But the proliferation of channels and storytelling formats has also led to confusion for many organisations. Some are afraid to explore and stick to the traditional way of communicating and hence miss out on opportunities. While others create content that often lacks purpose and creates a disconnect with their intended audiences.

Brands approach us asking for help on understanding which platforms are relevant for them, how to choose the type of content and run multi-channel campaigns. Some examples of how we leverage content to help brands achieve their goals –

  • In the wellness space, we are developing a mix of long and short-format content for a company. The longer articles are published in newspapers and help establish their authority in the field; the shorter content is useful for promoting products and events and shared via their social media platforms.
  • For one of our customers in the travel industry, their website is the go-to platform for sharing content about destination choices, pricing and offers. We develop articles ranging from 300 to 1000 words; the simple parameter defining the length of an article is a destination’s popularity. The higher the popularity, the longer the write-ups. These guide the reader in choosing a destination or best fit package.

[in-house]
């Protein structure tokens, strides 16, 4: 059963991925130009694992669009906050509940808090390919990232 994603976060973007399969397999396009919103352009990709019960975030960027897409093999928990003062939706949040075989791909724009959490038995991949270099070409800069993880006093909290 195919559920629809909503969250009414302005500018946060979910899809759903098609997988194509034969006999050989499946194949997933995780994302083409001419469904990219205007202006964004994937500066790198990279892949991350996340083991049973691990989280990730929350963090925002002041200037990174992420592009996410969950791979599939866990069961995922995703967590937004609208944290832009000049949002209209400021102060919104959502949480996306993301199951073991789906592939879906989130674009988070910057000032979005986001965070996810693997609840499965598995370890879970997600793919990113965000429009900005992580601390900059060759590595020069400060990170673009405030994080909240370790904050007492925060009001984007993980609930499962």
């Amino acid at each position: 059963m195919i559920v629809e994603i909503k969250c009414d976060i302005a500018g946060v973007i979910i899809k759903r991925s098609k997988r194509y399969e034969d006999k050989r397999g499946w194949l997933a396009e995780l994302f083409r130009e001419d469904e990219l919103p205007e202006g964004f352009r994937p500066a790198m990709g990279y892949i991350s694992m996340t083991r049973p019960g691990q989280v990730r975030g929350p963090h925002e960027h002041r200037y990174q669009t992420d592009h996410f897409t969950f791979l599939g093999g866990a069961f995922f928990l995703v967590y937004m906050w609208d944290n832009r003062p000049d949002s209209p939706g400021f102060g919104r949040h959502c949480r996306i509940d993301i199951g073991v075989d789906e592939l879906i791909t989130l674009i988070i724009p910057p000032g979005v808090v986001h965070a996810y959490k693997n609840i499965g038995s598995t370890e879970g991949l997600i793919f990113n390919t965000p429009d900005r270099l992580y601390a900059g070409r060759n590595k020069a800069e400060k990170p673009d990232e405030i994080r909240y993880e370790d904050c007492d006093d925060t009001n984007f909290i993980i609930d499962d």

• Newsletters are a great option that some of our clients use to help their audiences stay on top of company or industry news and events. In order to build high user engagement, we use a mix of text, audio and visuals, headline content (which could link to more in-depth pieces) and keep the tone conversational. But when a company’s CEO speaks about an issue, the style and tone changes to a more formal approach.

Developing engaging and effective content needs a well-defined and responsive strategy that incorporates many factors. Get in touch with us, if you would to explore ways to make your content work better for your audiences and you.

Image credit: Gerd Altmann, Pixabay